The road to Cordoba was dry. It slithered along the flat planes, past the milky olive trees like a snake, zig zagging on and on into infinity. The sun was just creeping up over the hills when we stopped and had early morning coffee, at a simple wild western style dinner. The air was crisp still then, a perfect temperature, just a bit hotter than the air-conditioned interior of our car. I skipped across the empty double lane to take pictures of the pink flowers growing under the watchful gaze of the lonesome bull, the bull of Osborne. We knew that soon though the damp earth would turn to dust under the scorching hot summer sun and so we kept on going under the stars.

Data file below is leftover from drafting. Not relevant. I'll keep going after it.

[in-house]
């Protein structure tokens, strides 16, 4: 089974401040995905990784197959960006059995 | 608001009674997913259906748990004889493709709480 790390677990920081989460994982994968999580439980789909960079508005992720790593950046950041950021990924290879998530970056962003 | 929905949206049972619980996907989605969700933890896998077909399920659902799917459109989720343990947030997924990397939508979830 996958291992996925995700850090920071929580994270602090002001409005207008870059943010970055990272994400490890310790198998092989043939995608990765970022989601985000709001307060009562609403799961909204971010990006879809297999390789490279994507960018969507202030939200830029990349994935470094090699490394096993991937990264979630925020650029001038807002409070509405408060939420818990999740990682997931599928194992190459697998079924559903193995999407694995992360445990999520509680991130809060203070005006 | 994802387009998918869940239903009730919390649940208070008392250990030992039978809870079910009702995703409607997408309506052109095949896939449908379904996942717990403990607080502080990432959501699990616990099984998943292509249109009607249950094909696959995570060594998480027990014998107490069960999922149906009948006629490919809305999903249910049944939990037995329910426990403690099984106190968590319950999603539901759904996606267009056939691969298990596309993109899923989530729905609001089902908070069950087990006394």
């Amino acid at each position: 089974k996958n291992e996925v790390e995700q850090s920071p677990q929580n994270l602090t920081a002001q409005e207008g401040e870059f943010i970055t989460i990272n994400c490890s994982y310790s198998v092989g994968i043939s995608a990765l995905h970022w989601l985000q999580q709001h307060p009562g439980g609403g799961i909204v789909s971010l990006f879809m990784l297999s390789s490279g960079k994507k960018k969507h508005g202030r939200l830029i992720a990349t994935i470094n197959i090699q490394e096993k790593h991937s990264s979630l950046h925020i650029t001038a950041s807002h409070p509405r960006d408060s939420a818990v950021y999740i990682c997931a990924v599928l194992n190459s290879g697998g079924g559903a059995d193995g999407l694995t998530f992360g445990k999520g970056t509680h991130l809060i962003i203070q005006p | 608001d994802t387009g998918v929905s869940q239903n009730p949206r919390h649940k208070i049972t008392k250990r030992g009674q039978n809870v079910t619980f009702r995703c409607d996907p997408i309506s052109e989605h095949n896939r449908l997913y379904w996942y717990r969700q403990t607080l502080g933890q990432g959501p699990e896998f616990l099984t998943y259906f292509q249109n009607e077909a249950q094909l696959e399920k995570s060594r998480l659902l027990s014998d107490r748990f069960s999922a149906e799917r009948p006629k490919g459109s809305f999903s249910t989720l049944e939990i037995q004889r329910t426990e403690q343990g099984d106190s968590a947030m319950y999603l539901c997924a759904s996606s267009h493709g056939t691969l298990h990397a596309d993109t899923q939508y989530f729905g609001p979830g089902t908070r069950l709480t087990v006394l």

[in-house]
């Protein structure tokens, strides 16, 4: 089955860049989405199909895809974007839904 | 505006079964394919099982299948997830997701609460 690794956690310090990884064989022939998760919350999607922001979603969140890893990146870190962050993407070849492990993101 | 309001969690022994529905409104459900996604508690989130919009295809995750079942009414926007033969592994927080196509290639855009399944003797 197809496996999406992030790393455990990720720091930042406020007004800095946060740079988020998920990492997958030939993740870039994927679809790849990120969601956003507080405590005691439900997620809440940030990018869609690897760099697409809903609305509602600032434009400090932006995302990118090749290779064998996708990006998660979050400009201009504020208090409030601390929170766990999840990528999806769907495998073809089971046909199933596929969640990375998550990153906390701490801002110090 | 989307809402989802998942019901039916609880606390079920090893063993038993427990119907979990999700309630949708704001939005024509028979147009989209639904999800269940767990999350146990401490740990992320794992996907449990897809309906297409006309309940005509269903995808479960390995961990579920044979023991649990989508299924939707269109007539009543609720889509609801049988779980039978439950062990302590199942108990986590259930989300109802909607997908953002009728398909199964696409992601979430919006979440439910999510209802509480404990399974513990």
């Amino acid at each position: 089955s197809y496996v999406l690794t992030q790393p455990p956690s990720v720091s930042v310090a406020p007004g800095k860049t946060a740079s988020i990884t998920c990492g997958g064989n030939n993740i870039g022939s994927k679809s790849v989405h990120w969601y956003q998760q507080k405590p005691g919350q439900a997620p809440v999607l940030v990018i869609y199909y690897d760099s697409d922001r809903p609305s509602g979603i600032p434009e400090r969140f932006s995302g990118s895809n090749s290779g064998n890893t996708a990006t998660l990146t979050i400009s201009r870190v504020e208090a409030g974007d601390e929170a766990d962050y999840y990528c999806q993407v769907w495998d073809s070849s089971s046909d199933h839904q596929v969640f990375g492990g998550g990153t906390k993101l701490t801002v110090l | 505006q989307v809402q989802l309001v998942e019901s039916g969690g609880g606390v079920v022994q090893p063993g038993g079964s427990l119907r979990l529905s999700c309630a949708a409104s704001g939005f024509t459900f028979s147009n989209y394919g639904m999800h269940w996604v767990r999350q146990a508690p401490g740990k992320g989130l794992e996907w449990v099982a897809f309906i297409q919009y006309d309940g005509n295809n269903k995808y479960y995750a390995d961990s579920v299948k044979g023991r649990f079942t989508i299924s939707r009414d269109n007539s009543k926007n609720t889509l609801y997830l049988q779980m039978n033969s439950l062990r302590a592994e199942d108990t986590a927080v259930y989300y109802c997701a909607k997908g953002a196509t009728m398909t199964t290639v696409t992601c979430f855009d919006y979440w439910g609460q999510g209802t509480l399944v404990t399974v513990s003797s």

The sky was watery and the distant hills now flicked passed in a blurry haze. The hot streams of air distorted our horizon ahead and the earth seemed weaker, less rich, as if the sun had burnt it back down to igneous. Now, when a bull was near we would see it for miles, its silhouette standing out jet black against the vast expanse of pastel and grey. I am the Rider in the Song: Full moon, black pony, olives against my saddle. Though I know all the roadways, I’ll never get to Córdoba. And so we beat on, with the thoughts of Federico Garcia Lorca never too far from our minds.
As we rose and then topped the hills, we saw Cordoba down below. A sprawling mass of white houses shrinking, a city trying to press itself further into the ground, further way from the sun’s fierce gaze. It was only when we crossed the river that we saw the golden spires and the gleam of the fortified walls rising from the river bank. For us the road had ended, it had ended here at Cordoba.